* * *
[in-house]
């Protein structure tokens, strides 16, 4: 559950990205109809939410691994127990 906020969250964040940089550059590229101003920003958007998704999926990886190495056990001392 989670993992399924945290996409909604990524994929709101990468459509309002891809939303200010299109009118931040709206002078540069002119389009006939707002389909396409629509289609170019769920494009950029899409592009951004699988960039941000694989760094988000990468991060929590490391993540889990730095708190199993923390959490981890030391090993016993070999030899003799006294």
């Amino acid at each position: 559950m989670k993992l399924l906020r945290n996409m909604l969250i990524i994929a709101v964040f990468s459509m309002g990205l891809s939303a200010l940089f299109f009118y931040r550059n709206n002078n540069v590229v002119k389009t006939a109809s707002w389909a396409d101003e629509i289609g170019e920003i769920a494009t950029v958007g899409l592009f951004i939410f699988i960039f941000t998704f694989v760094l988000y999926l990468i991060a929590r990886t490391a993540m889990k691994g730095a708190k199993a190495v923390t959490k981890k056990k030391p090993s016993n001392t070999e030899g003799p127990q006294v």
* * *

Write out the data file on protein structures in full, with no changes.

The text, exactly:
[in-house]
């Protein structure tokens, strides 16, 4: 559950990205109809939410691994127990 906020969250964040940089550059590229101003920003958007998704999926990886190495056990001392 989670993992399924945290996409909604990524994929709101990468459509309002891809939303200010299109009118931040709206002078540069002119389009006939707002389909396409629509289609170019769920494009950029899409592009951004699988960039941000694989760094988000990468991060929590490391993540889990730095708190199993923390959490981890030391090993016993070999030899003799006294």
């Amino acid at each position: 559950m989670k993992l399924l906020r945290n996409m909604l969250i990524i994929a709101v964040f990468s459509m309002g990205l891809s939303a200010l940089f299109f009118y931040r550059n709206n002078n540069v590229v002119k389009t006939a109809s707002w389909a396409d101003e629509i289609g170019e920003i769920a494009t950029v958007g899409l592009f951004i939410f699988i960039f941000t998704f694989v760094l988000y999926l990468i991060a929590r990886t490391a993540m889990k691994g730095a708190k199993a190495v923390t959490k981890k056990k030391p090993s016993n001392t070999e030899g003799p127990q006294v």